There are certain wines that just take me to my happy place. Just about anything from Girard Winery has that wonderful effect on my state of mind. Girard is a little discovery from one of my fortunate visits to Napa when travelling for my real job. Last summer, during a visit to my friends at Elizabeth Spencer Winery, I asked for suggestions for other wineries to visit, and I was told to look for the Girard tasting room in Yountville. From the moment I walked in, I knew I had found something special. The d├ęcor is classy yet relaxed. The tasting room staff is knowledgeable, but they also know how to make wine tasting relaxed and fun. Even the music they played in the tasting room was to my liking. The most important thing, though, is that the wines were simply outstanding.

A couple nights ago, sitting here in the Buffalo, NY area, I decided that I needed a little taste of Yountville to conjure up my happy place. Lucky for me I had a bottle of Girard’s Pritchard Hill Cabernet Sauvignon 2006 laying down in my cellar. I opened it up and let it breathe in decanter for a couple hours, and then I took the wonderful journey to my happy place.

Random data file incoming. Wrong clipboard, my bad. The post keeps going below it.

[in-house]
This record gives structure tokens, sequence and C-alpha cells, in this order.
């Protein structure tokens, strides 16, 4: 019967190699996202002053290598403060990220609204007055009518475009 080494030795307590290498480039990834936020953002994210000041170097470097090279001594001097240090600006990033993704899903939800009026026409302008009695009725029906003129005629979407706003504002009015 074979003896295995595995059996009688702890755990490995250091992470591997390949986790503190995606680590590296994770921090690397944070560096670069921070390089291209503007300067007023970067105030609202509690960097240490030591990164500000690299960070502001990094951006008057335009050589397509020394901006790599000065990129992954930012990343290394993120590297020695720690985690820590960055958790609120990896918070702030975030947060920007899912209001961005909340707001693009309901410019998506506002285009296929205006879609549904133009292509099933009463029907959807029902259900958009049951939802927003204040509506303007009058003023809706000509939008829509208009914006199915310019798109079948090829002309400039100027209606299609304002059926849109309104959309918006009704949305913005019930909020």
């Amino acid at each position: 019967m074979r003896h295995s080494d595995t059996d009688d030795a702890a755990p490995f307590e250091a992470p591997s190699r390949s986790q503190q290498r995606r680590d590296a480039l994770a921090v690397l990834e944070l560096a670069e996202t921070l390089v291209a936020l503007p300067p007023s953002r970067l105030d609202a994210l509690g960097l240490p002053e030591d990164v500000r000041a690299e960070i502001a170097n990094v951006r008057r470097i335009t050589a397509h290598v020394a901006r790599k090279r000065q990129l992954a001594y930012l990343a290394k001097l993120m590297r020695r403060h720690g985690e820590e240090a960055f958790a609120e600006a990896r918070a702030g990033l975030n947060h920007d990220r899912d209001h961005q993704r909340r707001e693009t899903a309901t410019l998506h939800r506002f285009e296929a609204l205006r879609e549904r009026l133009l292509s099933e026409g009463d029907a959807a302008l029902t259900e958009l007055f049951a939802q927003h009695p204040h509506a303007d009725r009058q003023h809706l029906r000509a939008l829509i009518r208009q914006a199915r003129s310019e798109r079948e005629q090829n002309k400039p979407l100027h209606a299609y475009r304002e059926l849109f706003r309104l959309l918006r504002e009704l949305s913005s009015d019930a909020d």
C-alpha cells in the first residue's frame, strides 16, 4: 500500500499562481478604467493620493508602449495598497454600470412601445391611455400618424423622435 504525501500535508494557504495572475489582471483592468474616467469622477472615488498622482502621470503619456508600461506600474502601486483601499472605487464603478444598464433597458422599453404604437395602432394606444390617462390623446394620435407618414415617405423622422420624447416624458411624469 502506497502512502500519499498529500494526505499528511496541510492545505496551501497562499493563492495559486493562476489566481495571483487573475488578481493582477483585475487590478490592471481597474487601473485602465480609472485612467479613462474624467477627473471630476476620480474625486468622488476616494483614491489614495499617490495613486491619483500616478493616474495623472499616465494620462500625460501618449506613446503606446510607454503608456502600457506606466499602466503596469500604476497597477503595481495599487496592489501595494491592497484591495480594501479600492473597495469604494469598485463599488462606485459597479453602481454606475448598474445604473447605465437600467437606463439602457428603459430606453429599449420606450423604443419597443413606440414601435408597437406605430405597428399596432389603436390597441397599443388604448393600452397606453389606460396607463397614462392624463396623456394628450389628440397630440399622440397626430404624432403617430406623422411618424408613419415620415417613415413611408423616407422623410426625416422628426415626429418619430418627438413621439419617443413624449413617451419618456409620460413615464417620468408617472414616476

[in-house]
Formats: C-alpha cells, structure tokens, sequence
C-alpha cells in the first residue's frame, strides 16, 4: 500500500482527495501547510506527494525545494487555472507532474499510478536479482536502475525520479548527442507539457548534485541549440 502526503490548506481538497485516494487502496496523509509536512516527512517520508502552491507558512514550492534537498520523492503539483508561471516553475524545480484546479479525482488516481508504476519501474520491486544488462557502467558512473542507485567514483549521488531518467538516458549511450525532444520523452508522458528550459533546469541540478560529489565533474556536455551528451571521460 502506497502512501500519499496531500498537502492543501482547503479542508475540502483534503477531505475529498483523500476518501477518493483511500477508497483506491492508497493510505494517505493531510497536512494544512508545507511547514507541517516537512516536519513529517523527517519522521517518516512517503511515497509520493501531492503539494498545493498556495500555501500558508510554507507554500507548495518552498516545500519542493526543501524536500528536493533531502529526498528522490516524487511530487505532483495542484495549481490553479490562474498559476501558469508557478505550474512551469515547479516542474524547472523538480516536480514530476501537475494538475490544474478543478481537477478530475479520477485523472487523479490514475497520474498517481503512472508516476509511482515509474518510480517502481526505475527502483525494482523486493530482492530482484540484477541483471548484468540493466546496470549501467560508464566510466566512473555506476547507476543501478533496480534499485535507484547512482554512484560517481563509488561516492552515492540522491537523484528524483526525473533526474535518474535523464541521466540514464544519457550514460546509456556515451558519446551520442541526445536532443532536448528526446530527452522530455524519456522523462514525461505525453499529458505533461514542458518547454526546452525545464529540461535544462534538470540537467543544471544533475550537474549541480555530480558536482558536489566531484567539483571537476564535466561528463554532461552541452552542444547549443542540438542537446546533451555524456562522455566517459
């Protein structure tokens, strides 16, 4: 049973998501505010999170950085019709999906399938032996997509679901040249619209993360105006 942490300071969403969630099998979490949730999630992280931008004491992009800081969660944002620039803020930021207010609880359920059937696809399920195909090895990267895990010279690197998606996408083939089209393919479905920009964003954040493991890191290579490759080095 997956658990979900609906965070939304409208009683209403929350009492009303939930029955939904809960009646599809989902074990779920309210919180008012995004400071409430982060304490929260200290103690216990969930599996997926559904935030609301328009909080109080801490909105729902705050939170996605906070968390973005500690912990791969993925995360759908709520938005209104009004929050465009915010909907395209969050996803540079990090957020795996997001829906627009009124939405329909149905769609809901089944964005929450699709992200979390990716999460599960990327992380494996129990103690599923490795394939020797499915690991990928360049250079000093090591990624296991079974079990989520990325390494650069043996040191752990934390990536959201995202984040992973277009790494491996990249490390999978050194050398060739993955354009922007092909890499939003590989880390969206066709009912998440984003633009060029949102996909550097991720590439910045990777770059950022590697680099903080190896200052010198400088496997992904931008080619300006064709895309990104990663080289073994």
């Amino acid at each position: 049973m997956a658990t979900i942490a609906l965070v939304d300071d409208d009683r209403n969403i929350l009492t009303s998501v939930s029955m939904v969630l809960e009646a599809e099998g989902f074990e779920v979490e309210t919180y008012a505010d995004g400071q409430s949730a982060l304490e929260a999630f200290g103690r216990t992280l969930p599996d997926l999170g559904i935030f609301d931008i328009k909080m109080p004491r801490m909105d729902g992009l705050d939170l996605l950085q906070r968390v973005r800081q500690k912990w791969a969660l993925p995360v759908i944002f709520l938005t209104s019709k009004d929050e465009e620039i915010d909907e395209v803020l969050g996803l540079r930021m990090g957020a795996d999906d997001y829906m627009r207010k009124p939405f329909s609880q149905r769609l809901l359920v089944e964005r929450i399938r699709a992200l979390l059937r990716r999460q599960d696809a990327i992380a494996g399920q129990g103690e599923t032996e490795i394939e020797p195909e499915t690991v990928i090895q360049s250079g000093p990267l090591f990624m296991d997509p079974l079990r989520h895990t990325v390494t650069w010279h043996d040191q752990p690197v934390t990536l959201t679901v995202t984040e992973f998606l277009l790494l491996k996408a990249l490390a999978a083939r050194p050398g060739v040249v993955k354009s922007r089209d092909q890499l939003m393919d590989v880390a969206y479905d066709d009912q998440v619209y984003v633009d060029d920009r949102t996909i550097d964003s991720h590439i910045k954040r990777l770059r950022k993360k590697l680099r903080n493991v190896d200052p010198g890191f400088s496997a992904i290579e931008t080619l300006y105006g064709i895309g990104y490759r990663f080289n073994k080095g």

In your glass the Girard Pritchard Hill Cab is deep garnet red in color. The nose brings aromas of blackberry, cassis, and black cherry with subtle notes of licorice and vanilla. On the palate the flavor is stunning. Although this wine is no simple fruit forward bomb, it does bring an initial blackberry explosion to get things started in your mouth. Smooth tannins and nice acidity for a Napa Cab bring some structure and balance to the deep, dark, and delicious fruit flavors, and the finish does not disappoint Overall this is an absolutely delicious offering from winemaker Marco DiGiulio, who I think is making some of the best wines in Napa today. In my humble opinion, he knows how to walk that fine line between intense fruit flavor without crossing over into too much weight on the palate. Retail on this is $75 and if you join their wine club it’s only $60 which is a bargain for wine of this quality.

As far as food goes, this is a pretty food friendly Napa Cab for the right pairings. I had this a couple nights ago with a grilled filet mignon with a crimini mushroom reduction. It would also pair very well with a nice blue cheese.